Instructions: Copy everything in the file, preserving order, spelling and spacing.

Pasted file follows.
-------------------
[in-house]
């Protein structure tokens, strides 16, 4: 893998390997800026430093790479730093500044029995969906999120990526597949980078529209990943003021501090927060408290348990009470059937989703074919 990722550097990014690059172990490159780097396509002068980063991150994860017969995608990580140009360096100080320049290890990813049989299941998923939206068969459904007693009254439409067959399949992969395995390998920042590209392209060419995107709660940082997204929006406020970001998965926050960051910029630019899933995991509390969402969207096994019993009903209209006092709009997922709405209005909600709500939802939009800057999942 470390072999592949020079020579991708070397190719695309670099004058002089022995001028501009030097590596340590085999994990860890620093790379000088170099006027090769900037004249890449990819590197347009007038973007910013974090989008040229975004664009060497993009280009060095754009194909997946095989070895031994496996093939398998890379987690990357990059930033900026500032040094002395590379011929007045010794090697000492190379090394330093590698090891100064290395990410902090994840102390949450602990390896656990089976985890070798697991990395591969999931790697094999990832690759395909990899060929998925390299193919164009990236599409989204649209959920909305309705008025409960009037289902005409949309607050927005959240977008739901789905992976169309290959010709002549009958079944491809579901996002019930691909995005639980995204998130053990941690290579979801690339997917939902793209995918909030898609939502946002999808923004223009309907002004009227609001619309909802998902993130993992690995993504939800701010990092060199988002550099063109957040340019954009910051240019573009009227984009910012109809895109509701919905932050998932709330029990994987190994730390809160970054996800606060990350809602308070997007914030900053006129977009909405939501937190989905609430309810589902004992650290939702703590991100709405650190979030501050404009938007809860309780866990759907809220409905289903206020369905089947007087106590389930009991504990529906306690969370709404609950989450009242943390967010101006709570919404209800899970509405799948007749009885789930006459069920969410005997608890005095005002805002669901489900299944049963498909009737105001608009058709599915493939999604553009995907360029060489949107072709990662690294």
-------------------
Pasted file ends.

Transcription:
[in-house]
């Protein structure tokens, strides 16, 4: 893998390997800026430093790479730093500044029995969906999120990526597949980078529209990943003021501090927060408290348990009470059937989703074919 990722550097990014690059172990490159780097396509002068980063991150994860017969995608990580140009360096100080320049290890990813049989299941998923939206068969459904007693009254439409067959399949992969395995390998920042590209392209060419995107709660940082997204929006406020970001998965926050960051910029630019899933995991509390969402969207096994019993009903209209006092709009997922709405209005909600709500939802939009800057999942 470390072999592949020079020579991708070397190719695309670099004058002089022995001028501009030097590596340590085999994990860890620093790379000088170099006027090769900037004249890449990819590197347009007038973007910013974090989008040229975004664009060497993009280009060095754009194909997946095989070895031994496996093939398998890379987690990357990059930033900026500032040094002395590379011929007045010794090697000492190379090394330093590698090891100064290395990410902090994840102390949450602990390896656990089976985890070798697991990395591969999931790697094999990832690759395909990899060929998925390299193919164009990236599409989204649209959920909305309705008025409960009037289902005409949309607050927005959240977008739901789905992976169309290959010709002549009958079944491809579901996002019930691909995005639980995204998130053990941690290579979801690339997917939902793209995918909030898609939502946002999808923004223009309907002004009227609001619309909802998902993130993992690995993504939800701010990092060199988002550099063109957040340019954009910051240019573009009227984009910012109809895109509701919905932050998932709330029990994987190994730390809160970054996800606060990350809602308070997007914030900053006129977009909405939501937190989905609430309810589902004992650290939702703590991100709405650190979030501050404009938007809860309780866990759907809220409905289903206020369905089947007087106590389930009991504990529906306690969370709404609950989450009242943390967010101006709570919404209800899970509405799948007749009885789930006459069920969410005997608890005095005002805002669901489900299944049963498909009737105001608009058709599915493939999604553009995907360029060489949107072709990662690294």